In the United States, each state may differ on the provisions for marriage. In all fifty states, same-sex marriage is legal, but a marriage may still only occur between two people. Although each state may differ on the provisions for marriage, the following are the basic and general marriage requirements:
- Each party must be of legal age to marry; or, if under the legal age, obtain parental consent;
- Each party must currently be unmarried; if either party has been previously married, they must be legally divorced;
- The couple must obtain a marriage license from the county clerk’s office;
- Each party must have sufficient mental capacity to understand the significance and legal implications of marriage; and
- Each party must not be closely related to each other.
In general, the legal age in which you can marry is eighteen years old. The rules vary from state to state, although children aged as young as fifteen can marry with the consent of their parents in some states. Nebraska is the only state to have set the legal age to nineteen, while Mississippi requires both parties to be over the age of 21 to marry without any parental consent.
If either party has been previously divorced, they may need to provide a copy of the divorce decree in order to receive a marriage license. This depends on the state in which you wish to remarry. Additionally, in order to obtain a marriage license, you do not need to be a resident of the state or county in which you are getting married. Generally, you will only need a license from that locality. You will need to provide proof of your identity in addition to proof of any divorces.
Some states have a waiting period between the time of applying for a marriage license, and actually receiving said license. However, most states have no such waiting period, and some only require a waiting period for nonresidents.
There are very few state and federal guidelines regarding the control of money in a marriage. Married couples are essentially free to manage their money as they wish in accordance to their own needs, and with very little government interference. Most state laws generally state that a married couple:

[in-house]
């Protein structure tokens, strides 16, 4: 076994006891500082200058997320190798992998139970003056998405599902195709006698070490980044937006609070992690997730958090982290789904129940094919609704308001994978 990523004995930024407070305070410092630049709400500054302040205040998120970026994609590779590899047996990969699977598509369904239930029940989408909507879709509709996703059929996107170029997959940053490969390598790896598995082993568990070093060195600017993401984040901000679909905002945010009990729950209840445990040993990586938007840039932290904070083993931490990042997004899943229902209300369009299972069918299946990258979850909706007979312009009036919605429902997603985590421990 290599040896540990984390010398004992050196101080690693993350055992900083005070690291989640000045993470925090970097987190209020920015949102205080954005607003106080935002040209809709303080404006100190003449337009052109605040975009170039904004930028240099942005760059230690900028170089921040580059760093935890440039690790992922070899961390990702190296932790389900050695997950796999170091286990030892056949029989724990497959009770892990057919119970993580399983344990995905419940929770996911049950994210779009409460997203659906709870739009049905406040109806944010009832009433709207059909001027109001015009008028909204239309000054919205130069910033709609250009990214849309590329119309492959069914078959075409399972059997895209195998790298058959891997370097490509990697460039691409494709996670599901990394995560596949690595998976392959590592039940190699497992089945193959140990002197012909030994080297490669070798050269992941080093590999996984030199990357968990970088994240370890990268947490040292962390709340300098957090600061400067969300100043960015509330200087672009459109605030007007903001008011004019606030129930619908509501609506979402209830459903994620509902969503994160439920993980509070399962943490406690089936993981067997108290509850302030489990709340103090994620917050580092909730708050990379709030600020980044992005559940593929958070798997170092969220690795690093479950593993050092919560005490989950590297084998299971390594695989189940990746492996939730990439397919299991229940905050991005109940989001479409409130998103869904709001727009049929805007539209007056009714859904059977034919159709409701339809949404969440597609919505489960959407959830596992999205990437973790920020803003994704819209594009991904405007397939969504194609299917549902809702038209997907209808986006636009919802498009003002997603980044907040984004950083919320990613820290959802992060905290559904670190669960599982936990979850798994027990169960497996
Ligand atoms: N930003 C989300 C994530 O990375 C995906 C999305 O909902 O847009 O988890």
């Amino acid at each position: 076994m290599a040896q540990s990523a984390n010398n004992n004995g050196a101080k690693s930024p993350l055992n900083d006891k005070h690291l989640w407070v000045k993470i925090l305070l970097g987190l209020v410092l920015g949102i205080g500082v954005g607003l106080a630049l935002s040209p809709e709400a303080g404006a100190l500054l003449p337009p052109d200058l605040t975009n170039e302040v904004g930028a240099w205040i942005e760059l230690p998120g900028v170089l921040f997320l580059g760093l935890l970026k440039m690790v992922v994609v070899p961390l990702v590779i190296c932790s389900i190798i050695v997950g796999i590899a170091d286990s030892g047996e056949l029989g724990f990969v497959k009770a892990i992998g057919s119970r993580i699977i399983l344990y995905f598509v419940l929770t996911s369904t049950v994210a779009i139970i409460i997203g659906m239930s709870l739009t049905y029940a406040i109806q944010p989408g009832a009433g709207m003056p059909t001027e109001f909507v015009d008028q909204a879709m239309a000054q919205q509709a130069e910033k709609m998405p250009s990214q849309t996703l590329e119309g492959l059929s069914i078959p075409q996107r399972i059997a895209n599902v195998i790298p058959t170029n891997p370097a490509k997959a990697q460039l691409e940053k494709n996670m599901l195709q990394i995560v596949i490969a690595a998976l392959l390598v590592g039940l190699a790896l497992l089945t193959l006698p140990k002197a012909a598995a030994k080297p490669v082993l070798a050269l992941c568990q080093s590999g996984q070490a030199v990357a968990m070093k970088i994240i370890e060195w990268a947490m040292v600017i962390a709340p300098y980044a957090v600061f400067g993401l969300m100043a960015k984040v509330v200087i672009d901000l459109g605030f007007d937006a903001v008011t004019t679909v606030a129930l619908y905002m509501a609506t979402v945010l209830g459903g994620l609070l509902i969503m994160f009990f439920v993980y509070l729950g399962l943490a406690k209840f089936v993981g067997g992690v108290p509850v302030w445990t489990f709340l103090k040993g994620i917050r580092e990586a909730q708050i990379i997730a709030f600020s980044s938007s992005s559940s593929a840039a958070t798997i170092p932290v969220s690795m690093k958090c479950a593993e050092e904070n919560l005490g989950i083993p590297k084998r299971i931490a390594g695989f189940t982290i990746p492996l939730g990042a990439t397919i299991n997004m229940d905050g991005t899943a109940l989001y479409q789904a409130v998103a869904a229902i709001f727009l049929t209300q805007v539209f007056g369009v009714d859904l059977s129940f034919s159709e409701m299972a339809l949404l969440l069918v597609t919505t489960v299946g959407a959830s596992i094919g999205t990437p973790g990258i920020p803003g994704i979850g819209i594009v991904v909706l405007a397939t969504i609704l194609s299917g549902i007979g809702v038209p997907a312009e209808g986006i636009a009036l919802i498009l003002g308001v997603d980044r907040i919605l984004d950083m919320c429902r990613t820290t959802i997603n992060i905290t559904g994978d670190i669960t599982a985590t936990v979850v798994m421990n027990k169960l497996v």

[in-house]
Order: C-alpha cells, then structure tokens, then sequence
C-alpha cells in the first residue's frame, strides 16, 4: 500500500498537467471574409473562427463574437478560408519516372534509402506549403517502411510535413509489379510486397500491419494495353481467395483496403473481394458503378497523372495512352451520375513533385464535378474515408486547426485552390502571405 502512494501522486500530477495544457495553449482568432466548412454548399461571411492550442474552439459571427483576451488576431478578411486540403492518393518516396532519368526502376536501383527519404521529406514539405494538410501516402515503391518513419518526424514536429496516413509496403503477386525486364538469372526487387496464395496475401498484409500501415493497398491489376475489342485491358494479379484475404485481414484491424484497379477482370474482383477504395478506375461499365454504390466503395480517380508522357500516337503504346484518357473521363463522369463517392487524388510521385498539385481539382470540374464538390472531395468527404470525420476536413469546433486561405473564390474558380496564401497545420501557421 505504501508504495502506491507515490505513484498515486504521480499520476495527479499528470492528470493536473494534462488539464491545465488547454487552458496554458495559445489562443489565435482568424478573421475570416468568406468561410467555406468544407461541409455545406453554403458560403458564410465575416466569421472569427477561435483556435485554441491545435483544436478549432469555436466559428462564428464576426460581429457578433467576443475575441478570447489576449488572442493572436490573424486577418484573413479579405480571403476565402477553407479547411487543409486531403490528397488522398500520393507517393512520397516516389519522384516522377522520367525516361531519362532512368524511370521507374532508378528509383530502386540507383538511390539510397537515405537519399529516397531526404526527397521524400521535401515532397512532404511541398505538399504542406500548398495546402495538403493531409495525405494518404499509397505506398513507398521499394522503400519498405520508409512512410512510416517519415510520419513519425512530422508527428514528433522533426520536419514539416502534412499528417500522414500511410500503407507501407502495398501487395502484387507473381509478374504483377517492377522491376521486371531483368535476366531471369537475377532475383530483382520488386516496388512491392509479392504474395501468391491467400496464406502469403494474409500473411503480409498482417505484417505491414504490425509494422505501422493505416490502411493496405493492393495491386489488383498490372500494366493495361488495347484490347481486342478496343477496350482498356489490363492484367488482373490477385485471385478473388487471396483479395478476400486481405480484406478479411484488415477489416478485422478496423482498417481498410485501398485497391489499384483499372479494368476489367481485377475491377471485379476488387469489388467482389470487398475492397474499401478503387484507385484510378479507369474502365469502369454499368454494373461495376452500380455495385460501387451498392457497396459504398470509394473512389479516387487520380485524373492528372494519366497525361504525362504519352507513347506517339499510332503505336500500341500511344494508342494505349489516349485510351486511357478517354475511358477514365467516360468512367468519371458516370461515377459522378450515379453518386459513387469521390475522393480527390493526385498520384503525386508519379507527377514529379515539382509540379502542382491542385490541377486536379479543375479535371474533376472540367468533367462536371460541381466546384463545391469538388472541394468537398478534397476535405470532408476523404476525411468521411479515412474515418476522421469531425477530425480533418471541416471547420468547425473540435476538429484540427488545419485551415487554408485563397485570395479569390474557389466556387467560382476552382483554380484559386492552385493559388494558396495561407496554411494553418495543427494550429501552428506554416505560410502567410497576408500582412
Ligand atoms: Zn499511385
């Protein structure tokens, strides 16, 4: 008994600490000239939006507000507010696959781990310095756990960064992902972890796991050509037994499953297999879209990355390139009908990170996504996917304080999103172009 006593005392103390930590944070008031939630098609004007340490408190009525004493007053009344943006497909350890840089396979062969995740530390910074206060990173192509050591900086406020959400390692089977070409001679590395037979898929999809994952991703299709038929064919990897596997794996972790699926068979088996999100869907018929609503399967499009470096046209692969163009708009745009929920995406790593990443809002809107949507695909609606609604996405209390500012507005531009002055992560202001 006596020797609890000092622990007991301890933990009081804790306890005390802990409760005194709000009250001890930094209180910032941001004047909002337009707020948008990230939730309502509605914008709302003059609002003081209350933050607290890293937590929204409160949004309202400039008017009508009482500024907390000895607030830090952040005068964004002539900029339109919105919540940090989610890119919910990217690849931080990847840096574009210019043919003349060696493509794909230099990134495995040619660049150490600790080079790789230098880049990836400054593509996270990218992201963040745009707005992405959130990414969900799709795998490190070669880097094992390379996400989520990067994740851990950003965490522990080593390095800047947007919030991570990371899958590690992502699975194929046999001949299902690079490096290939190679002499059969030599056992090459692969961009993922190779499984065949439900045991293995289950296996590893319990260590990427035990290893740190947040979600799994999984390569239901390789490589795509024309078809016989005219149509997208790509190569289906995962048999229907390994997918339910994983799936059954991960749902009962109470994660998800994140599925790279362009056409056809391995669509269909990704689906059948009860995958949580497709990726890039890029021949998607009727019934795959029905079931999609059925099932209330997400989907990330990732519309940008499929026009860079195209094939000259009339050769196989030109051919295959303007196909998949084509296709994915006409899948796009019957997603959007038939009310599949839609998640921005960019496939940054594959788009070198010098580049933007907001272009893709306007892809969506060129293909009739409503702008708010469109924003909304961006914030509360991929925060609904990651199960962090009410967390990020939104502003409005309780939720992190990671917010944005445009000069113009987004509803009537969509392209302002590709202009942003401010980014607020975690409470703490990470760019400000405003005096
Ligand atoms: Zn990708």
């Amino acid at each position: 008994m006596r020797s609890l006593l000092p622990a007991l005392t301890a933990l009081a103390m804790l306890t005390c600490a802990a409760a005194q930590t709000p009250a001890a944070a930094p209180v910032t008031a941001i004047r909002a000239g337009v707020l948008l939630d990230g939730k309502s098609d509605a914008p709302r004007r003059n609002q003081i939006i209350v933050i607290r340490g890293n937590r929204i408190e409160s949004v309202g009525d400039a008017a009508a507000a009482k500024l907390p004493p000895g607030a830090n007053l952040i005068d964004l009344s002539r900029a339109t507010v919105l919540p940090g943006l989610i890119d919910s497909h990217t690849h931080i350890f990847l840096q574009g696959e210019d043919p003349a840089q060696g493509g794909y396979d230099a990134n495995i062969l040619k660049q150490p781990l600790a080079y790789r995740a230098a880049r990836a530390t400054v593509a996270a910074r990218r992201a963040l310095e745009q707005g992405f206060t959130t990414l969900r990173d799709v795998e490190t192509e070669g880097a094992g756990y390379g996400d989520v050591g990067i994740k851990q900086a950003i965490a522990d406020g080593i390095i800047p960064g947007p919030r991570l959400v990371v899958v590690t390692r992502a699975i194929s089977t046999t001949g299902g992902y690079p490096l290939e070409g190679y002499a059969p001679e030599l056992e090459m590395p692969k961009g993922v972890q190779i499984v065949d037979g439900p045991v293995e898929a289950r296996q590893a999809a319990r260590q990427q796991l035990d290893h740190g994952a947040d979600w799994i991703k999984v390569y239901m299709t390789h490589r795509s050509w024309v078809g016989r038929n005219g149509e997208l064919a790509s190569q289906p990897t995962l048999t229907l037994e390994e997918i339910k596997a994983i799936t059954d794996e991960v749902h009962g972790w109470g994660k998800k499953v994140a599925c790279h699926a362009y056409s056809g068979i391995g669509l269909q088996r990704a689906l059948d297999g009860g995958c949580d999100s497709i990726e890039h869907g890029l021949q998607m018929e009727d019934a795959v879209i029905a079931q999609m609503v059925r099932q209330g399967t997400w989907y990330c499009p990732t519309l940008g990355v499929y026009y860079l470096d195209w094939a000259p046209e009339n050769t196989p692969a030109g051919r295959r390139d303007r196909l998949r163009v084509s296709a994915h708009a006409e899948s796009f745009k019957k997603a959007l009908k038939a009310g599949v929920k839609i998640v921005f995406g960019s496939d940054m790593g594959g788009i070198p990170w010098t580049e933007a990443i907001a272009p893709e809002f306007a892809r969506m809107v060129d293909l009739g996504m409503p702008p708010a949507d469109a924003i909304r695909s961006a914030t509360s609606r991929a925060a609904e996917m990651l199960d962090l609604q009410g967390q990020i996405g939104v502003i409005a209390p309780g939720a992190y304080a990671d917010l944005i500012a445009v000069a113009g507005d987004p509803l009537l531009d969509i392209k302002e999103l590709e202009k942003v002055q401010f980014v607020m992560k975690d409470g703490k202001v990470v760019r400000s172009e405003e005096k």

- Has no support requirement. This means that if one partner makes more money than the other, they have no legal obligation to contribute money to their spouse;
- Has no reporting requirement. This means that spouses are not required to report their income to each other; and
- Has no joint bank account requirement. This means that spouses are not required to open a joint or shared bank account.
The law will very rarely interfere with a couple’s use of their own money. In fact, the law only affects married couples’ finance management in very specific circumstances. An example of this would be some laws that may affect a spouse’s ability to claim employment benefits on behalf of their spouse. Additionally, the law may intervene in circumstances involving shared retirement plans and the sharing of debt between spouses.
There are laws in place governing marital property, or any assets or funds that were obtained over the court of a marriage. These laws usually come into play in instances of separation or divorce, rather than during a marriage. Marital property may either be referred to as shared property or community property, and can be further differentiated as separate property.
Simply put, community property is property that is owned by both spouses. It is important to note that states have different laws regarding how property is classified during marriage. However, in general, any property that a married couple acquired while married to each other is considered community property. In the event of a separation or divorce, each spouse owns an undivided share of the community property.
There are nine states that recognize community property:
- New Mexico;
- Washington; and
Separate property cannot be divided upon divorce. Some examples of separate property include:
- Property obtained before the marriage, or acquired after;
- Property received as a gift or inheritance during the marriage; or
- Any properties that the spouses have agreed to be separate property, and designated as such in a prenuptial agreement.
Divorce begins the process of determining which property belongs solely to one spouse, and which property belongs to both parties in shared property states. Income that is earned before or after the marriage is typically considered separate property and does not need to be split between the divorcing parties.
Income earned during the marriage is generally considered shared property and is to be split equally between the divorcing parties. Because of the complexity of these determinations, state and federal laws govern the process.
A skilled and knowledgeable family law attorney can assist in any legal issues regarding finances in your marriage. Additionally, they can assist in drafting and finalizing a prenuptial agreement that may help determine the division of finances in the event of a divorce.
Further, an experienced family law attorney can inform you of your state’s laws regarding finances, as well as advise you of your best legal course of action if you have any issues. Thus, it is in your best interest to consult with an experienced family law attorney if you are facing any issues regarding the control of money in a marriage.